Standing in front of a crowd of 200, Samantha Wayne explained what life is like with her disease, lupus. Her hands, purple-colored and in arthritic pain, gripped a microphone and a piece of paper with notes on it.
“Every little thing you do is a challenge,” Wayne said. “From waking up to brushing your teeth, nothing was easy anymore.
“I used to tell my parents it felt like I had just run a marathon in my sleep. For weeks I would wake up and feel pain whenever I breathed. Eventually the pain got so bad that I no longer wanted to breathe. … But eventually pain becomes a way of life.”
Wayne spoke before the Step It Up For Lupus fundraiser and walk Nov. 5 at Palo Verde High School, 333 S. Pavilion Center Drive.
Her discolored hands were one of the first indicators that something was wrong before she was diagnosed with systemic lupus erythematosus at 14. Blacking out while playing basketball — her favorite sport — was another indicator. Wayne ended up playing varsity basketball at Palo Verde for four years, though her time on the court was limited.
Now 18 and a student at the University of Nevada, Las Vegas, Wayne suffers mostly from joint pain, muscle weakness and fatigue. She looks like a normal teenager but feels like anything but.
Her mother, Anne Wayne, is the high school’s banker, and she helped organize the walk with Palo Verde’s Air Force Junior ROTC. Money raised will be donated to Colors of Lupus Nevada, a nonprofit group that supports research and provides resources for families affected by the disease. This was Palo Verde’s second year hosting the walk, which raised $6,000 for Colors of Lupus Nevada last year. This year’s walk raised $2,000 to date, but donations are still being accepted.
Most in attendance were students from Palo Verde and Spring Valley high schools, but some traveled from California to attend. Several participants in the walk have lupus, including Wayne’s friend, 19-year-old Jasmine Jordan, another Palo Verde graduate and a student at UNLV.
Jordan was diagnosed two years ago after experiencing hair loss, rash outbreaks, fevers and fatigue.
“Literally my Sundays consisted of sleeping the entire day,” Jordan said.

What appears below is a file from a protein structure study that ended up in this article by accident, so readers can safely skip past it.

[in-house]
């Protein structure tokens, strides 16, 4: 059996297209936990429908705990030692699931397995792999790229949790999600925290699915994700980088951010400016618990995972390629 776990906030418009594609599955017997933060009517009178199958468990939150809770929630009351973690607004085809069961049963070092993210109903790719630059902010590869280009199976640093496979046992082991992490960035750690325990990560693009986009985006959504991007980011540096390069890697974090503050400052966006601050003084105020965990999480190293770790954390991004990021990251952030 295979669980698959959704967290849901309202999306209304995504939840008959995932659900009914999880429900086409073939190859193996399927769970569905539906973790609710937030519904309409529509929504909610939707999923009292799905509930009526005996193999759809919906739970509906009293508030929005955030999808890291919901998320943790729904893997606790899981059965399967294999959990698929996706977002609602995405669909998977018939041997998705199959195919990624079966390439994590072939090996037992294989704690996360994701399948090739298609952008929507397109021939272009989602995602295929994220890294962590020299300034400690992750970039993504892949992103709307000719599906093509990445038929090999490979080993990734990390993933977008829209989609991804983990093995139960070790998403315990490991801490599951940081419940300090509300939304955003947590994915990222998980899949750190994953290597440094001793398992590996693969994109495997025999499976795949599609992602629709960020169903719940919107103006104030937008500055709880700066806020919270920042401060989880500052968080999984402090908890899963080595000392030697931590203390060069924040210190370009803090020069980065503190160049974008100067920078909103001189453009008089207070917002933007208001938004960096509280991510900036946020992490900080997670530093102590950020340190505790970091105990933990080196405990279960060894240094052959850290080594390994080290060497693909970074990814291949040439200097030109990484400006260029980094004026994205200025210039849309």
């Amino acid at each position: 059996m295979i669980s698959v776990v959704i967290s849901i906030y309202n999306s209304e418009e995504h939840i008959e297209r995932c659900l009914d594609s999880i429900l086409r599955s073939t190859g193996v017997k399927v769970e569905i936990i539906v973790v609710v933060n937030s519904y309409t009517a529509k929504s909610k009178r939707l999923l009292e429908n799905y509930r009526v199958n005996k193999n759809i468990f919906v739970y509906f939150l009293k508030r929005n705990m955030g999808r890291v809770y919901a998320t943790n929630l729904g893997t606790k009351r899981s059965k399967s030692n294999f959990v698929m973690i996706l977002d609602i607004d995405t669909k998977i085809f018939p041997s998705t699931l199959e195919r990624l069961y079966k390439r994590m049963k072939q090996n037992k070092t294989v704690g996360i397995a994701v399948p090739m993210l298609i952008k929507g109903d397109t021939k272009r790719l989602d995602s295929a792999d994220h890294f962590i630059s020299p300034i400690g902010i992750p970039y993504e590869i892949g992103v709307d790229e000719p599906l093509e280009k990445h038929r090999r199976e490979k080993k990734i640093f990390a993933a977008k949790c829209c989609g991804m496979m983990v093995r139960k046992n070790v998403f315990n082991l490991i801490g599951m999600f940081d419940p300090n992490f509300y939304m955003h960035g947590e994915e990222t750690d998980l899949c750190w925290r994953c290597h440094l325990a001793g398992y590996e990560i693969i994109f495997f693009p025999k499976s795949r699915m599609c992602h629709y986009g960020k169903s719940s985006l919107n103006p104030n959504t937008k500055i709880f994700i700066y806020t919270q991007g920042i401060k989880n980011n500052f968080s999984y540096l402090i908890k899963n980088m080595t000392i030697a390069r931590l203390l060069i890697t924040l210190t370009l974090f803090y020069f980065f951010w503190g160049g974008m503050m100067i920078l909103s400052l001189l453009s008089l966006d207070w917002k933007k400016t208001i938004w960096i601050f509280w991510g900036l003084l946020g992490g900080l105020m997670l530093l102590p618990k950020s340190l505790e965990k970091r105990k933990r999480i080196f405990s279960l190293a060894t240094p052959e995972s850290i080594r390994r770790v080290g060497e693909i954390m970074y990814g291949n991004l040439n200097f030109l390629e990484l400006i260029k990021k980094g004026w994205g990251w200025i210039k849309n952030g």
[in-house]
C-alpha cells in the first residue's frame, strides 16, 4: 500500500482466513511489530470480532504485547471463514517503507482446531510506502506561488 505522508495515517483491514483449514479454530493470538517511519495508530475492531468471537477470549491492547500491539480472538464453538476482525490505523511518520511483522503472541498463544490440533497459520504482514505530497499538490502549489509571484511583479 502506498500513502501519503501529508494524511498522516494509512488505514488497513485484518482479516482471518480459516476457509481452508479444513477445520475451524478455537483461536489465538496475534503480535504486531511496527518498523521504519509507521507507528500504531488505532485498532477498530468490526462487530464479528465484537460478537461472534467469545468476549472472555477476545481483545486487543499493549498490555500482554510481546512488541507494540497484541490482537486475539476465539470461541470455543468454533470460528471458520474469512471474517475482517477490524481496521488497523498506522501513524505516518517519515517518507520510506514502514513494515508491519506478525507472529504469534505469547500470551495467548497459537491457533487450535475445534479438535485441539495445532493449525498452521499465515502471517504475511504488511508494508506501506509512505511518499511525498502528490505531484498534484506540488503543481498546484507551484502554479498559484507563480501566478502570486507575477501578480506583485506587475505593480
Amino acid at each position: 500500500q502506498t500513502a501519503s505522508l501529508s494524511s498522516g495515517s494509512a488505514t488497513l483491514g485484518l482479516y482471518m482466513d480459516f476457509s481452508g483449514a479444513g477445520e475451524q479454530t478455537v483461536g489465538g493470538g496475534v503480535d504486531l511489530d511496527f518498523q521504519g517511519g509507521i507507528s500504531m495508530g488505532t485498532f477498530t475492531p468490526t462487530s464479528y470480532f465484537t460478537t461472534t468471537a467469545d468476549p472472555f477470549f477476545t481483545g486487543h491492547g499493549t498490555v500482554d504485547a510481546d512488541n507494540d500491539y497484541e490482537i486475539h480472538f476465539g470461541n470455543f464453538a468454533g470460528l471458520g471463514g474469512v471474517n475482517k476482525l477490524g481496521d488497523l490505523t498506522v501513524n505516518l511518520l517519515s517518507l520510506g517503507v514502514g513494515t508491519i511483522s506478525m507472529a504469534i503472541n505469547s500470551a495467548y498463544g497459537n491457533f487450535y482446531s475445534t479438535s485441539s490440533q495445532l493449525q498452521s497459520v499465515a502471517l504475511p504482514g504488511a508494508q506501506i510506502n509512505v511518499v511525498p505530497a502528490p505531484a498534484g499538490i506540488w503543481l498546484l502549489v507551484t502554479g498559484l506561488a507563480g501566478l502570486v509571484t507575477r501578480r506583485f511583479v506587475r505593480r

Anh Nguyen, a junior at Spring Valley High School, 3750 S. Buffalo Drive, also attended, along with members of her Key Club.
Lupus is most likely to develop between the ages of 15 and 44, and 90 percent of those diagnosed are women, according to the Lupus Foundation of America. About 1.5 million Americans are diagnosed with lupus.
Colors of Lupus Nevada estimates that more than 13,000 Nevadans have the disease. It can cause inflammation and tissue damage to nearly every organ in the body. Lupus also is difficult to diagnose because it mimics other diseases.
Prognoses can be mild to life-threatening. There is no cure for lupus, though medication may help suppress some symptoms.
Having the disease has not made those who have it bitter.
“I appreciate life more,” Nguyen said. “Some other people have it worse than I do.”
Jordan, who had to give up dancing because of joint pain, went even further.
“In the long run it’s changed my life for the best,” she said. “I really don’t take every day for granted anymore. I really value my parents and family and my friends a lot more.”
All three want to raise awareness to a disease that is not in the public consciousness.
“Every time I tell someone I have lupus, they don’t know what it is,” Wayne said. “One day I hope to see … a lupus commercial on TV or just to tell someone I have lupus and for them to understand exactly what I’m talking about.”
Wayne still plays basketball when she is able to. She also started creating videos two years ago on YouTube to spread awareness, especially among young people. She has more than 1,050 subscribers and communicates with people around the world. Her videos can be found at youtube.com/livehopelupus.
Colors of Lupus Nevada is headquartered at 2340 Paseo del Prado, No. D-206. For more information, visit colorsoflupusnevada.org, email
firstname.lastname@example.org or call 462-6161.
Contact View education reporter Jeff Mosier at email@example.com or 224-5524.Colors of Lupus Nevada
Colors of Lupus Nevada is headquartered at 2340 Paseo del Prado, No. D-206. For more information, visit colorsoflupusnevada.org, email firstname.lastname@example.org or call 462-6161.